NZPPS   ·  Journal home   ·   Past issues  ·  This volume   ·   Previous abstract   ·   Next abstract

New Zealand Plant Protection 66 (2013): 308-316

Isolation, spore production and Koch's postulates of Elsinoe pyri

R.W.A. Scheper, P.N. Wood and B.M. Fisher


Elsinoe leaf and fruit spot is a minor disease of apple and pear. Very little is known of the biology and life cycle of the causal agent Elsinoe pyri. The fungus was isolated from spots on apple fruit, and grew very slowly on potato dextrose agar (PDA). The conditions needed for spore production were examined using different culturing media, plating techniques and culture ages. When small pieces of a 2- to 6-week-old culture from PDA were sub-cultured onto corn meal agar for 2 days, viable conidia were produced. Conidial germination occurred between 10C and 26C, with the highest germination percentage at 20C and 26C, and greatest germination tube elongation at 20C. At least 200 conidia per leaf were required to infect 'Royal Gala' leaves. Typical elsinoe spots were visible 6 weeks after inoculation. Four months after inoculation, conidia from the spots were re-isolated onto PDA and grew into typical colonies of E. pyri.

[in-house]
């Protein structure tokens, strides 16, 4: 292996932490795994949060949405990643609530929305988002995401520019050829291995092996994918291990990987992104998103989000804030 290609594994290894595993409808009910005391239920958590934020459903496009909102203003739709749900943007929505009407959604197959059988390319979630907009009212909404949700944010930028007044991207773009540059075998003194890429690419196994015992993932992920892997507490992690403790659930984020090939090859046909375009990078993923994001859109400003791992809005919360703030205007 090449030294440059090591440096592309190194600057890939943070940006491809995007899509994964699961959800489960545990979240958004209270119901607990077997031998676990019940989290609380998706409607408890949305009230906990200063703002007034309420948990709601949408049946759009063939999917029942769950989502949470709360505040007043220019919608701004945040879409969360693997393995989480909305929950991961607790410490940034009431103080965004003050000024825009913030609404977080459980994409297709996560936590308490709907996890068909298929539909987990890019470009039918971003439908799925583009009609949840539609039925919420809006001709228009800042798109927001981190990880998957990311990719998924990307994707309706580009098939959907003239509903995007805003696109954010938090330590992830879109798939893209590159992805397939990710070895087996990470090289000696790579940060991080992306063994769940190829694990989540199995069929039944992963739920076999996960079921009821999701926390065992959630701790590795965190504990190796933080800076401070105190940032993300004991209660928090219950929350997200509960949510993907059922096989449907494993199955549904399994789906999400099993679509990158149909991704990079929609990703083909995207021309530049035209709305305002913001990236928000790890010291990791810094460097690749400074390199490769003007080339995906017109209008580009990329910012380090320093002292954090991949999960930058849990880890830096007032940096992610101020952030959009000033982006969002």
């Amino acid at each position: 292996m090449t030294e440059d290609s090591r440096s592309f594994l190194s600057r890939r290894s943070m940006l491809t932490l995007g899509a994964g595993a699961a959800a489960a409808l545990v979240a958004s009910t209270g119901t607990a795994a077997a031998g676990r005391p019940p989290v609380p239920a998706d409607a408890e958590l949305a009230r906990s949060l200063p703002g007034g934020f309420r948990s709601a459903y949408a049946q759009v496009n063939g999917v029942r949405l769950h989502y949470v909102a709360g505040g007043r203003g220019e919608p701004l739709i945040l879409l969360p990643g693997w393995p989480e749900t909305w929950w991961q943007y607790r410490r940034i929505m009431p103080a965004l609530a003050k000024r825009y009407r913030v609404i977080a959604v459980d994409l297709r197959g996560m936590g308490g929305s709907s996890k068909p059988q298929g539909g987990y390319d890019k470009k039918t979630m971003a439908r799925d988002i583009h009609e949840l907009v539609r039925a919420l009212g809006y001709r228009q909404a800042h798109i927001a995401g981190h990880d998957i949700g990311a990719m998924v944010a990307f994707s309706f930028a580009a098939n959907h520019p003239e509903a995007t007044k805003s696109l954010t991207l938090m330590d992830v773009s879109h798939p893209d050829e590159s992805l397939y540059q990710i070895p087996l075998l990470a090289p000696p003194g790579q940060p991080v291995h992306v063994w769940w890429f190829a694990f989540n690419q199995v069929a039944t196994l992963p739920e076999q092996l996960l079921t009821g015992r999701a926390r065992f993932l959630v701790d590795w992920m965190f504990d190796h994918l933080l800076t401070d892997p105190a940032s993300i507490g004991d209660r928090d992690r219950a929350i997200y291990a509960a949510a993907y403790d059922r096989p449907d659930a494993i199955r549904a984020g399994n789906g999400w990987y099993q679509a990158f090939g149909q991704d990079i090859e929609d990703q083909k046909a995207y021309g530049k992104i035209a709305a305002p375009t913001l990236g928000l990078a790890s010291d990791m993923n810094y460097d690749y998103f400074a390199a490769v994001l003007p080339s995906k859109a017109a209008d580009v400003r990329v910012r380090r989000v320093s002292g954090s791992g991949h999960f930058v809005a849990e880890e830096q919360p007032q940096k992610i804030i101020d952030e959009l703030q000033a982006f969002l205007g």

Keywords: Elsinoe spot, fungus, conidia, spore production, apple, disease, pathogen.

Copyright © 2013 New Zealand Plant Protection Society (Inc.).

Please refer to the terms of use.